You are using an older browser version. Please use a supported version for the best MSN experience.

2017 Dodge Grand Caravan

Car and Driver logo Car and Driver 7/25/2017 ANDREW WENDLER

2017 Dodge Grand Caravan 2017 Dodge Grand Caravan - Instrumented Test A suburban staple since its 1984-model-year introduction, the Dodge Caravan has outlived acid-wash jeans, guru of good times Spuds MacKenzie, and the relevancy of Andrew Dice Clay. We might have thought that the arrival of Fiat Chrysler’s newly minted Chrysler Pacifica minivan would put a stake through the beating heart of the long-running Dodge, but here we are in 2017, and factory-fresh Grand Caravans continue to arrive on dealer lots. But unlike most born-in-the-’80s touchpoints that have slipped beneath the waves of nostalgia, the Grand Caravan remains an immensely practical, if somewhat dated, tool for managing a busy family life. 

Thirty-Three Years and Five Generations

Now in its fifth generation, the Caravan has seen plenty of changes, but none alter its core mission of transporting people and their stuff—and a lot of each. Dodge shuffled the available trim levels for 2017, eliminating the R/T model and the American Value package, so the lineup now stacks up as SE, SE Plus, SXT, and GT, in ascending order. Our test example was a GT.

In addition to including all the features of the scuttled R/T model (a sport suspension, 17-inch alloy wheels, leather seating, remote starting, a power liftgate and sliding side doors, a nine-speaker audio system, and a 6.5-inch infotainment screen), the GT adds navigation and the Driver Convenience Group (heated front- and second-row seats, a heated steering wheel, three-zone automatic climate control, Uconnect Voice Command, window shades, and overhead storage bins). Basically, for $35,490, you get a Caravan that has been dragged through the garden of options. There are still a few items left on the menu, but the only one we’d add for sure is the $995 Trailer package, which gives you a 2.0-inch hitch receiver, a wiring harness, and a load-leveling suspension, all adding up to make the Dodge good to tug 3600 pounds. (We also might spring for the $95 engine-block heater, given our Michigan winters.)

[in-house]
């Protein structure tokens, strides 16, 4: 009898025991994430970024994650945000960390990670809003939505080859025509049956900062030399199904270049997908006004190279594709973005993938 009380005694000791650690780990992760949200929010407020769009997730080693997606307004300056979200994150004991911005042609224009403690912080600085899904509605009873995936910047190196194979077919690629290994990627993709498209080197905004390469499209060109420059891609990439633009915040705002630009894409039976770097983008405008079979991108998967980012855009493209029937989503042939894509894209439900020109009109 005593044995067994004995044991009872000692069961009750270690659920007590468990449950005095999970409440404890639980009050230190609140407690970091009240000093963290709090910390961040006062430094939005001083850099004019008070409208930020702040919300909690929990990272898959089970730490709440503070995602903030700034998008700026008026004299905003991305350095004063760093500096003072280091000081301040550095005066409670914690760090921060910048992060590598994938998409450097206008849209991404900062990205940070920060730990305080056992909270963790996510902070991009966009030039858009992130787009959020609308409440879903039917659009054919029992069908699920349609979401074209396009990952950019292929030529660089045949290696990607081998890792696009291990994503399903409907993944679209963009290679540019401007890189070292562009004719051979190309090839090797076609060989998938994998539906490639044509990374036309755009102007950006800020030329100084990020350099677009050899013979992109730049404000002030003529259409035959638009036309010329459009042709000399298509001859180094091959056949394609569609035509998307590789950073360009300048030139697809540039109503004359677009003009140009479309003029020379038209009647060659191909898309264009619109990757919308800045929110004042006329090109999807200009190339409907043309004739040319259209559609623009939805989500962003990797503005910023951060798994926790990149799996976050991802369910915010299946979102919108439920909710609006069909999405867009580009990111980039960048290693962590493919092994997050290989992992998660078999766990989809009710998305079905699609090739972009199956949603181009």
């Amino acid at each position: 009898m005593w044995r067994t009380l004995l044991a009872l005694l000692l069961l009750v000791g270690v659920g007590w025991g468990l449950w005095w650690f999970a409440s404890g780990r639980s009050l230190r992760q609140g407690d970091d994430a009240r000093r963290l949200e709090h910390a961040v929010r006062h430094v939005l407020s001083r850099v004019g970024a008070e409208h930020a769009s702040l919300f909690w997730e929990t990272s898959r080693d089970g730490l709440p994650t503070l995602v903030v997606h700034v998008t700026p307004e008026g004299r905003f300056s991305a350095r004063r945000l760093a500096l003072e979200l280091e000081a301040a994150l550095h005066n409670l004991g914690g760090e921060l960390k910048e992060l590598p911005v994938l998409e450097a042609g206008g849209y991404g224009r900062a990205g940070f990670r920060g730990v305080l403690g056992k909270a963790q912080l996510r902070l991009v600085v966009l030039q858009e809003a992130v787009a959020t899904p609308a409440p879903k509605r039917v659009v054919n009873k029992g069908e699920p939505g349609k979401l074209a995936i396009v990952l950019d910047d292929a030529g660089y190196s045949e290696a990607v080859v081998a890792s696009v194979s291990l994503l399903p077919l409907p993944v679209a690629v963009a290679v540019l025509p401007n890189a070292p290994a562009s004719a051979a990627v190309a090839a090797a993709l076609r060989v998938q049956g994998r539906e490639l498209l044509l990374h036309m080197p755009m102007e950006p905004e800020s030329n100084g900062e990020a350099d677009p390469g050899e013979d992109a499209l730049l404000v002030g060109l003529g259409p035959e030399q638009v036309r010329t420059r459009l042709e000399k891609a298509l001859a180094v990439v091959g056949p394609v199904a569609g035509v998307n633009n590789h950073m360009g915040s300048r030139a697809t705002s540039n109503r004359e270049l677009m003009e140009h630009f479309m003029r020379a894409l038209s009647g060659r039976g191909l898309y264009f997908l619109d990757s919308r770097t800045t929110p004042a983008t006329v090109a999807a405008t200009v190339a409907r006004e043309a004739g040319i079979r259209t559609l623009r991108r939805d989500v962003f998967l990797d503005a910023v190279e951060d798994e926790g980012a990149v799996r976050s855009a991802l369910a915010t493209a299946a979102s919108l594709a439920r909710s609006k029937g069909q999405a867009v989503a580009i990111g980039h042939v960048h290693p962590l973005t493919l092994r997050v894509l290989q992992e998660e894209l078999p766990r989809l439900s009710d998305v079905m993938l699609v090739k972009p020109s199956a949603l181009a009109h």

2017 Dodge Grand Caravan© ANDREW WENDLER 2017 Dodge Grand Caravan

If keeping the little ones pacified in a glassy-eyed stupor is a priority, you’re looking at another $995 for the DVD Entertainment setup (a 9.0-inch video screen for the second row with wireless headphones, remote control, an HD multimedia interface, and a “charge only” USB port). Curiously, the $1495 Safety Sphere Group (blind-spot warning, rear cross-path detection, and rear parking assist) is not rolled into the GT package—considering the Caravan’s family mission, we’d think that every possible safety feature would be baked in from the start.